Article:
The Clairton Charter Grass Roots Movement is listed as a closed group on Facebook, in which only members can invite new people, but Murray said he will open the group during the referendum phase. His proposed three-response referendum would give voters the option to maintain the current school district, disband the district and pursue a public charter school, or merge the district with another district.
Mark Wolosik, Allegheny County Elections Division manager, said referendum questions have to be “yes or no,” and generally are confined to a single subject.
State Department of Community and Economic Development's Referendum Handbook states a ballot question cannot exceed 75 words and lists a variety of requirements for the question.
“There is no single state law governing procedures for initiating and conducting a referendum,” the handbook reads. “The mechanics of actually conducting the election on the question, preparing ballots, giving notice, election day voting procedures, counting votes and certifying results are governed by the Pennsylvania Election Code.”
The district made Adequate Yearly Progress in 2011, but not in 2012, according to an academic achievement report on the state Department of Education's website.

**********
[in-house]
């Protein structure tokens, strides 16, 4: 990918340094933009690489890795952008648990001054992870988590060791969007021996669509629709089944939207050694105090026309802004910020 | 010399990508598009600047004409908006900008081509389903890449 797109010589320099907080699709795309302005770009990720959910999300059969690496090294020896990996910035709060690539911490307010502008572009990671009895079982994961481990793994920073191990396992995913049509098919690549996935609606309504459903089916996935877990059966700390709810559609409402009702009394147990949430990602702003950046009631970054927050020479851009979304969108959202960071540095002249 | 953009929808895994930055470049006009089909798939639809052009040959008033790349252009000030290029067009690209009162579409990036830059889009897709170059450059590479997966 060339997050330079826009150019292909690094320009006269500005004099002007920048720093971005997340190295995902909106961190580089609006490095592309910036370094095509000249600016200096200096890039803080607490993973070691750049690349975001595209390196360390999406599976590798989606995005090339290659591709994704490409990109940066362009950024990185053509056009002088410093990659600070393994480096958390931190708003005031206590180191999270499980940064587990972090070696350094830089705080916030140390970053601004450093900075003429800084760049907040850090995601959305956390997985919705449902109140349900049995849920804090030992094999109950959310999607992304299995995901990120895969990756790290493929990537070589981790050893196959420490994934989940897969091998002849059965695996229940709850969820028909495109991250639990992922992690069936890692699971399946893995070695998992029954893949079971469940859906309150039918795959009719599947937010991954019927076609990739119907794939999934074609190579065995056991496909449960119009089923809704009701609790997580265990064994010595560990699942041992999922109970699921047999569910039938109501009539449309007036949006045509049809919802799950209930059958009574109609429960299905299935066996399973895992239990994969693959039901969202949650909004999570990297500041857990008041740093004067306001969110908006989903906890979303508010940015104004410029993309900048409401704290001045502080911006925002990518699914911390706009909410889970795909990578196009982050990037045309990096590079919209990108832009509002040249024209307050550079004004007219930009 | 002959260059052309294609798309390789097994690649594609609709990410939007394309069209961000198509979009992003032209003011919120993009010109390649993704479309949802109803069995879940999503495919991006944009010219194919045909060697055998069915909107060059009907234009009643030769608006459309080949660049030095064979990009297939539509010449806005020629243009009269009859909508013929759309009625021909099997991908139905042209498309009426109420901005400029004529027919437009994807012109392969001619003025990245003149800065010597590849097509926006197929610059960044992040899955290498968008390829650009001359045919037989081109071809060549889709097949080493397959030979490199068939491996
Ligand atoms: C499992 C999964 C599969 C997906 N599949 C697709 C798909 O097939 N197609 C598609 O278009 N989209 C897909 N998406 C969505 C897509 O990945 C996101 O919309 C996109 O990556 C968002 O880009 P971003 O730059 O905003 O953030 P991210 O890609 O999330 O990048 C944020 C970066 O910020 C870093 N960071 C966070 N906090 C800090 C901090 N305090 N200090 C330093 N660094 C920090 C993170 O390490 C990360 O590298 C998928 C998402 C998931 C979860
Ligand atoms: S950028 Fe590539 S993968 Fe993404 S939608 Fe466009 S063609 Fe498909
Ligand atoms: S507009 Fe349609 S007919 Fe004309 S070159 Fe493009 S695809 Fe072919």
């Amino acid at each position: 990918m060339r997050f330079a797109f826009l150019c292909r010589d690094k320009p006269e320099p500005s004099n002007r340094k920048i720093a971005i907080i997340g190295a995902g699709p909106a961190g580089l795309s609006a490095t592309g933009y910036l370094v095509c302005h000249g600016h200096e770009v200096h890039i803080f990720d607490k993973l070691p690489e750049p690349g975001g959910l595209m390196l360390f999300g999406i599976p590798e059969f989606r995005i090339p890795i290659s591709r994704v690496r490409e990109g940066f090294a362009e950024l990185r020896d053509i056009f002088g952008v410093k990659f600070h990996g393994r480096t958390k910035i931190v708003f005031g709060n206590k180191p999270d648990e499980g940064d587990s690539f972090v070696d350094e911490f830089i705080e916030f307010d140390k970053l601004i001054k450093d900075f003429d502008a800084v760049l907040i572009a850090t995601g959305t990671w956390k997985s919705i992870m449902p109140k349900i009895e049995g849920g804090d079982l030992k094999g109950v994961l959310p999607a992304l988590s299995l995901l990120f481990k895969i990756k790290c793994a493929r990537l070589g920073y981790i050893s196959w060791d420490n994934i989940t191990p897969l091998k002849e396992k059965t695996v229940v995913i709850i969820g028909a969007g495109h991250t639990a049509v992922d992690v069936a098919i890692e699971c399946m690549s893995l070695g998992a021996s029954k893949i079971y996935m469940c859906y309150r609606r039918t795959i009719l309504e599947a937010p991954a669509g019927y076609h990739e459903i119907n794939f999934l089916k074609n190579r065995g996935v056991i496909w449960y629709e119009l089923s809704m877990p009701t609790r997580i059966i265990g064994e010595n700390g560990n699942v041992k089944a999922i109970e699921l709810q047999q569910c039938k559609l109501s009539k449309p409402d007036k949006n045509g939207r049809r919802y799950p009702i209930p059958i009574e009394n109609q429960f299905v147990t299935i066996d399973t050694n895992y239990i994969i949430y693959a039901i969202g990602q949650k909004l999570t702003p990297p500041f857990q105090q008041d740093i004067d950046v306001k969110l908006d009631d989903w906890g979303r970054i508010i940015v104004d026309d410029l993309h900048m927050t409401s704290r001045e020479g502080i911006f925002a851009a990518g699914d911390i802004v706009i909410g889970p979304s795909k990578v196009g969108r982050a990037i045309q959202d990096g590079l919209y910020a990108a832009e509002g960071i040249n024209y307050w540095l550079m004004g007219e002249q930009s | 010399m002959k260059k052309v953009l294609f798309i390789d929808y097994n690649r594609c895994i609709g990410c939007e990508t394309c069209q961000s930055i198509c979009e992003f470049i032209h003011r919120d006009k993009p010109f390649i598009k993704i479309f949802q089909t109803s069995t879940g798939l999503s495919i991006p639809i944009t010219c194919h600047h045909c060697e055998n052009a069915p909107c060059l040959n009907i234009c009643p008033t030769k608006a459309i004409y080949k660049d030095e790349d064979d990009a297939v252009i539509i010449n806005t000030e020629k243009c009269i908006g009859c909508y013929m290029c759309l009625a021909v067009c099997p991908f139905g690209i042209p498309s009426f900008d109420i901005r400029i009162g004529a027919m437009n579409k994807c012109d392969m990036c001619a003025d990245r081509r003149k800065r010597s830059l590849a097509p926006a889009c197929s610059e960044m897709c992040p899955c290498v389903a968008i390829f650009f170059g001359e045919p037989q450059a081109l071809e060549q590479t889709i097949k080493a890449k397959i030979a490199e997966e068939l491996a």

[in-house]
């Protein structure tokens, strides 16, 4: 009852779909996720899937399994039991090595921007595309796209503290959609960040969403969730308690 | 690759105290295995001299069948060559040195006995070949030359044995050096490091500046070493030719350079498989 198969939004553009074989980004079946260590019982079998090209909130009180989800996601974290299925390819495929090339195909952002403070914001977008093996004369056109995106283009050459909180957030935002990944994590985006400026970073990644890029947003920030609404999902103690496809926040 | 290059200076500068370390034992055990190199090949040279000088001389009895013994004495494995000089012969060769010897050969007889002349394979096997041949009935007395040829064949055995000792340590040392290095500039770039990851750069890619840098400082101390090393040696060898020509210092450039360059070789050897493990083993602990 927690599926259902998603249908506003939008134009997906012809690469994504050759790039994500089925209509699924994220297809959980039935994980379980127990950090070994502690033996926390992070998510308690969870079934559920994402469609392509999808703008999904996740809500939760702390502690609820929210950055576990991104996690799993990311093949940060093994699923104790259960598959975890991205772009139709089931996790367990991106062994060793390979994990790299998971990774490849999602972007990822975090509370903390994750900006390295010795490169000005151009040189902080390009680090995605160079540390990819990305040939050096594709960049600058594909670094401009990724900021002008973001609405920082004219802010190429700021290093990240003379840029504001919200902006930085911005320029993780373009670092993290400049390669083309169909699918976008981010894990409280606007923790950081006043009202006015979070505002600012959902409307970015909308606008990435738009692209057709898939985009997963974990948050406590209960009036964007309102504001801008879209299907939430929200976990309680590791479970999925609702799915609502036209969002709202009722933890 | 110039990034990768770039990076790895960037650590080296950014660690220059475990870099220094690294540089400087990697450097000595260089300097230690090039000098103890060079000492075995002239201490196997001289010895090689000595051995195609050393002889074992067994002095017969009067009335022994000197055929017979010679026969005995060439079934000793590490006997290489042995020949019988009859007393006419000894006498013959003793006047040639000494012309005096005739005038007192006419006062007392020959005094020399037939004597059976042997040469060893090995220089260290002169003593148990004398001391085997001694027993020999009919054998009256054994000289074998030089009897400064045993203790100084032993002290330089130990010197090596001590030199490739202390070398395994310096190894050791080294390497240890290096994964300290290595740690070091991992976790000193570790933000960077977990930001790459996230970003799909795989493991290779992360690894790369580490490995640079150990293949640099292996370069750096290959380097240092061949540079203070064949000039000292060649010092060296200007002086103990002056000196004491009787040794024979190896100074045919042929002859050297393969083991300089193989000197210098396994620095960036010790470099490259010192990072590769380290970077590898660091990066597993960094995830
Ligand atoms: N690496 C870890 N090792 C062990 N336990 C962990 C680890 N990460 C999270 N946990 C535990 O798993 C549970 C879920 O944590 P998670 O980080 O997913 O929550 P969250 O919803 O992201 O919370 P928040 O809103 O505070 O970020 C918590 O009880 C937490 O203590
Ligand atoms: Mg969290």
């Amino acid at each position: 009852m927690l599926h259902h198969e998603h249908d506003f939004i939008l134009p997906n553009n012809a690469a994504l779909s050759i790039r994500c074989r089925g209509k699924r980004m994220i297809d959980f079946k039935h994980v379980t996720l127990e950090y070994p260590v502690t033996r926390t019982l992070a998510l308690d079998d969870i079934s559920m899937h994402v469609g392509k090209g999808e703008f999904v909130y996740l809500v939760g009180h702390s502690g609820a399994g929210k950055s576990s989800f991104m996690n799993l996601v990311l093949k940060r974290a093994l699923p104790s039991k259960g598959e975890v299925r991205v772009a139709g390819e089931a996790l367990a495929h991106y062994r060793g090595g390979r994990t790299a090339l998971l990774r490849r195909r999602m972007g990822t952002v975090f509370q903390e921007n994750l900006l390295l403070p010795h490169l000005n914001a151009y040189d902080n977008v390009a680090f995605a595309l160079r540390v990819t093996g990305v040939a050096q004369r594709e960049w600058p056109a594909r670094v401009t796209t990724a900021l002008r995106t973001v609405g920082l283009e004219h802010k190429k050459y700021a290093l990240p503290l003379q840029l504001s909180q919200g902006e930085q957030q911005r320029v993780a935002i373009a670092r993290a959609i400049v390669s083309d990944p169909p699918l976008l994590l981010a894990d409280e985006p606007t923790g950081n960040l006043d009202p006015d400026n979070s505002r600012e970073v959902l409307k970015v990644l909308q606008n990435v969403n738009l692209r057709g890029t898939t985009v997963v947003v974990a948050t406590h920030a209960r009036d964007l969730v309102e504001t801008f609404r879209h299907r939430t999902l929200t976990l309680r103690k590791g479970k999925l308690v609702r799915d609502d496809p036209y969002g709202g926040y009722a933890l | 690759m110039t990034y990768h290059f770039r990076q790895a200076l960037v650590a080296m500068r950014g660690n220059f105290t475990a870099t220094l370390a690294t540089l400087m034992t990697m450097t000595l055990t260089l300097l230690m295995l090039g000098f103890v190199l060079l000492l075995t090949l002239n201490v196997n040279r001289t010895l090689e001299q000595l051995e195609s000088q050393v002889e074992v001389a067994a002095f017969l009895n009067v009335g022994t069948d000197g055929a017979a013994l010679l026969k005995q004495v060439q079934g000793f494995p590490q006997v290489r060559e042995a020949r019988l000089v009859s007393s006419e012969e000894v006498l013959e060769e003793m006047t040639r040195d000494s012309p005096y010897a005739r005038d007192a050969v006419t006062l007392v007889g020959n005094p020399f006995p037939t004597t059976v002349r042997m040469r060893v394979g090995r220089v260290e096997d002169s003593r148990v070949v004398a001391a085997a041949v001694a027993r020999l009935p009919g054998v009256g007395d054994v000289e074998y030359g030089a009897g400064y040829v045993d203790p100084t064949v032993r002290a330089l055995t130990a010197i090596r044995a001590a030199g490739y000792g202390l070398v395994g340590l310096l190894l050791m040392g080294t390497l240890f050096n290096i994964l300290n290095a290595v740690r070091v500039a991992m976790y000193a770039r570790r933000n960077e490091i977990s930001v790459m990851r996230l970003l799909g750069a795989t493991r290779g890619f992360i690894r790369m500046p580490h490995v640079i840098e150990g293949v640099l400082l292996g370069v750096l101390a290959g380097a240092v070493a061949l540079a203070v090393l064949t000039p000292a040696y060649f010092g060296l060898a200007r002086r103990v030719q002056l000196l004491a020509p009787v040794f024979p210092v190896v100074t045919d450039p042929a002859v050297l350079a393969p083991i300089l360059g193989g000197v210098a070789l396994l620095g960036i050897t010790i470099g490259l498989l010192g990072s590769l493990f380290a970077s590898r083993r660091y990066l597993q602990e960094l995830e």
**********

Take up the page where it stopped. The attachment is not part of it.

The district made AYP four consecutive years before Gov. Tom Corbett cut $1.3 million in state subsidies to Clairton.
Clairton Middle School/High School is ranked 633 out of 676 Pennsylvania public schools on www.schooldigger.com based on 2011-12 PSSA math and reading scores.
While districts get some idea about the results from April's tests early in the new school year, state officials usually do not release all of the scores until the end of September.
District officials and Clairton Education Association president Jodie Harriman were surprised to hear about the group and its charter school proposal.
Harriman cited Corbett's cuts as a reason for the district's shortcomings and praised the teachers' hard work.
“To make the assumption that we're not functioning at a level at which we are capable is ridiculous considering you're taking away our necessary means to reach those goals,” Harriman said. “(The governor) continues to take them away and take them away and expect greater things to happen. These teachers are fighting hard, giving so much of their own time and their own money, everything they have to help these children. I don't see how bringing a charter school in is going to help the school system.”
Harriman said the district has an identity “and we're improving on that identity every day. No one needs to assume our identity. Absolutely not.”